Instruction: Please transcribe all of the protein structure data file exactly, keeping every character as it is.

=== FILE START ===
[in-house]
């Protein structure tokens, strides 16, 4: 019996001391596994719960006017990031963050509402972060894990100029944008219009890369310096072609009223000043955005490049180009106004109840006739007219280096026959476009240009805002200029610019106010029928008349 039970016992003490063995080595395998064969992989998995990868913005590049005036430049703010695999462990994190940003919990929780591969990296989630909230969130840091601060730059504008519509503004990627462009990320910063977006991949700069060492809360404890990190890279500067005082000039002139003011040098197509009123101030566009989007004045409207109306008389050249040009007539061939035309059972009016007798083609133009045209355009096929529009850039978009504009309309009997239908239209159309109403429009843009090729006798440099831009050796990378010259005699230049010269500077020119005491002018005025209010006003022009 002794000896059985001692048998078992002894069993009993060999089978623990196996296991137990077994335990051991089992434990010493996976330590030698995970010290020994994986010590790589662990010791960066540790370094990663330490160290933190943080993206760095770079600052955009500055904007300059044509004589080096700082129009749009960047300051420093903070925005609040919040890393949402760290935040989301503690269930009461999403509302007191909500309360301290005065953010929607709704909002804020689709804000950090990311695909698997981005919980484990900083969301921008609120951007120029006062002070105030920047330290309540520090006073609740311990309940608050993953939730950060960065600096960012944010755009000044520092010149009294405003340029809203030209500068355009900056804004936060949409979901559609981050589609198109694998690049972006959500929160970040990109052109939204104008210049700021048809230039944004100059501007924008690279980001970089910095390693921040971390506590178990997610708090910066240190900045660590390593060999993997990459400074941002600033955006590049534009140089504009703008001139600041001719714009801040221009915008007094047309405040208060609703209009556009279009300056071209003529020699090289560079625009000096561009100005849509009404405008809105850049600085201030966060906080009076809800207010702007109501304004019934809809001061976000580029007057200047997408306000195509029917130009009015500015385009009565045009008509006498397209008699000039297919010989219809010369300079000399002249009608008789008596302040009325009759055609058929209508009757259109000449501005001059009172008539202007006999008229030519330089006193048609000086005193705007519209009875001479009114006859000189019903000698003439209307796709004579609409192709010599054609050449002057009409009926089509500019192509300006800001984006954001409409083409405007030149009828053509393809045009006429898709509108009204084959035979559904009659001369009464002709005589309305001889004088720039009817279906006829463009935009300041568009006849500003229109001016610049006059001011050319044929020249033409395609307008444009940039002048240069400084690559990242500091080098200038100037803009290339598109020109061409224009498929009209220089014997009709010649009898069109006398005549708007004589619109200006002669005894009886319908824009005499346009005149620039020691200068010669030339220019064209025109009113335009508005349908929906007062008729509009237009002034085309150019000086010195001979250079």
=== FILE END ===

[in-house]
């Protein structure tokens, strides 16, 4: 019996001391596994719960006017990031963050509402972060894990100029944008219009890369310096072609009223000043955005490049180009106004109840006739007219280096026959476009240009805002200029610019106010029928008349 039970016992003490063995080595395998064969992989998995990868913005590049005036430049703010695999462990994190940003919990929780591969990296989630909230969130840091601060730059504008519509503004990627462009990320910063977006991949700069060492809360404890990190890279500067005082000039002139003011040098197509009123101030566009989007004045409207109306008389050249040009007539061939035309059972009016007798083609133009045209355009096929529009850039978009504009309309009997239908239209159309109403429009843009090729006798440099831009050796990378010259005699230049010269500077020119005491002018005025209010006003022009 002794000896059985001692048998078992002894069993009993060999089978623990196996296991137990077994335990051991089992434990010493996976330590030698995970010290020994994986010590790589662990010791960066540790370094990663330490160290933190943080993206760095770079600052955009500055904007300059044509004589080096700082129009749009960047300051420093903070925005609040919040890393949402760290935040989301503690269930009461999403509302007191909500309360301290005065953010929607709704909002804020689709804000950090990311695909698997981005919980484990900083969301921008609120951007120029006062002070105030920047330290309540520090006073609740311990309940608050993953939730950060960065600096960012944010755009000044520092010149009294405003340029809203030209500068355009900056804004936060949409979901559609981050589609198109694998690049972006959500929160970040990109052109939204104008210049700021048809230039944004100059501007924008690279980001970089910095390693921040971390506590178990997610708090910066240190900045660590390593060999993997990459400074941002600033955006590049534009140089504009703008001139600041001719714009801040221009915008007094047309405040208060609703209009556009279009300056071209003529020699090289560079625009000096561009100005849509009404405008809105850049600085201030966060906080009076809800207010702007109501304004019934809809001061976000580029007057200047997408306000195509029917130009009015500015385009009565045009008509006498397209008699000039297919010989219809010369300079000399002249009608008789008596302040009325009759055609058929209508009757259109000449501005001059009172008539202007006999008229030519330089006193048609000086005193705007519209009875001479009114006859000189019903000698003439209307796709004579609409192709010599054609050449002057009409009926089509500019192509300006800001984006954001409409083409405007030149009828053509393809045009006429898709509108009204084959035979559904009659001369009464002709005589309305001889004088720039009817279906006829463009935009300041568009006849500003229109001016610049006059001011050319044929020249033409395609307008444009940039002048240069400084690559990242500091080098200038100037803009290339598109020109061409224009498929009209220089014997009709010649009898069109006398005549708007004589619109200006002669005894009886319908824009005499346009005149620039020691200068010669030339220019064209025109009113335009508005349908929906007062008729509009237009002034085309150019000086010195001979250079």